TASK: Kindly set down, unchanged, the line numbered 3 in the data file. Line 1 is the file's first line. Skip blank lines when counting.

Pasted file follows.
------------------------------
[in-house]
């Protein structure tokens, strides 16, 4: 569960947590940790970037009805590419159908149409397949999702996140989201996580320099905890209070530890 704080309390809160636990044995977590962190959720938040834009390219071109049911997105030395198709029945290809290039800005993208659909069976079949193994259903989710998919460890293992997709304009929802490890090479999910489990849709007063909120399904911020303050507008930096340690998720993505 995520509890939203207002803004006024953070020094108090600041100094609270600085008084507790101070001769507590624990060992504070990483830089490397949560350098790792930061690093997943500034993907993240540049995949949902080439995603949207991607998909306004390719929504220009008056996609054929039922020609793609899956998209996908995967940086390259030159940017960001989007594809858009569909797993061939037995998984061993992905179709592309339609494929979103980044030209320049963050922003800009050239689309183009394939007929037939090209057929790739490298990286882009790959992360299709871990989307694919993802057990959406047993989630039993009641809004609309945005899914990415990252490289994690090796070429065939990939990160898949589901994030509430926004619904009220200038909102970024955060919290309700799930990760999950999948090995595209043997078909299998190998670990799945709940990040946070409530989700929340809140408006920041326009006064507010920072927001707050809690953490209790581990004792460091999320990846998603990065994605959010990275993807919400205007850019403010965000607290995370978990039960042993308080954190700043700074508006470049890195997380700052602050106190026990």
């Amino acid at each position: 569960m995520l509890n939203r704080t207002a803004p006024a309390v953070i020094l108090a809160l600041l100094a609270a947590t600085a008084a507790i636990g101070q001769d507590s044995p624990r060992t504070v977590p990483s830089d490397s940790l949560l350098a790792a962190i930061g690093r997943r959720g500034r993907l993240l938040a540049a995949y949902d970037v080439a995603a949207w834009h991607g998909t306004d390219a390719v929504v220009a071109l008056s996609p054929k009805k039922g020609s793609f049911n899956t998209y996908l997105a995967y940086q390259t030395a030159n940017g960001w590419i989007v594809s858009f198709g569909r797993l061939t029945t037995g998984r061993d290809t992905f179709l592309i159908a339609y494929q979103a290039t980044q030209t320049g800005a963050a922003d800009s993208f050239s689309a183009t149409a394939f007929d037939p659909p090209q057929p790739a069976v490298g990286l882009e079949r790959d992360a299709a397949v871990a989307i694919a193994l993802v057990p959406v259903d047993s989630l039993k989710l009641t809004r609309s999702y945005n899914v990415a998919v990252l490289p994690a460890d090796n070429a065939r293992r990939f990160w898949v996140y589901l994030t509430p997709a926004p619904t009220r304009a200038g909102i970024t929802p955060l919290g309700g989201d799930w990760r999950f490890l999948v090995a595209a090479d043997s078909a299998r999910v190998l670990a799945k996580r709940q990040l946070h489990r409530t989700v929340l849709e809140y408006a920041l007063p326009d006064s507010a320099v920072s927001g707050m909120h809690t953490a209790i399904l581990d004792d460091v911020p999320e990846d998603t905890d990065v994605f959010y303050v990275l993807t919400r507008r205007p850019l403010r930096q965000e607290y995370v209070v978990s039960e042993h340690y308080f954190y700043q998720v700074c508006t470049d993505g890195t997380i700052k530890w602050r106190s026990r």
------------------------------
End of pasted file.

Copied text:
């Amino acid at each position: 569960m995520l509890n939203r704080t207002a803004p006024a309390v953070i020094l108090a809160l600041l100094a609270a947590t600085a008084a507790i636990g101070q001769d507590s044995p624990r060992t504070v977590p990483s830089d490397s940790l949560l350098a790792a962190i930061g690093r997943r959720g500034r993907l993240l938040a540049a995949y949902d970037v080439a995603a949207w834009h991607g998909t306004d390219a390719v929504v220009a071109l008056s996609p054929k009805k039922g020609s793609f049911n899956t998209y996908l997105a995967y940086q390259t030395a030159n940017g960001w590419i989007v594809s858009f198709g569909r797993l061939t029945t037995g998984r061993d290809t992905f179709l592309i159908a339609y494929q979103a290039t980044q030209t320049g800005a963050a922003d800009s993208f050239s689309a183009t149409a394939f007929d037939p659909p090209q057929p790739a069976v490298g990286l882009e079949r790959d992360a299709a397949v871990a989307i694919a193994l993802v057990p959406v259903d047993s989630l039993k989710l009641t809004r609309s999702y945005n899914v990415a998919v990252l490289p994690a460890d090796n070429a065939r293992r990939f990160w898949v996140y589901l994030t509430p997709a926004p619904t009220r304009a200038g909102i970024t929802p955060l919290g309700g989201d799930w990760r999950f490890l999948v090995a595209a090479d043997s078909a299998r999910v190998l670990a799945k996580r709940q990040l946070h489990r409530t989700v929340l849709e809140y408006a920041l007063p326009d006064s507010a320099v920072s927001g707050m909120h809690t953490a209790i399904l581990d004792d460091v911020p999320e990846d998603t905890d990065v994605f959010y303050v990275l993807t919400r507008r205007p850019l403010r930096q965000e607290y995370v209070v978990s039960e042993h340690y308080f954190y700043q998720v700074c508006t470049d993505g890195t997380i700052k530890w602050r106190s026990r």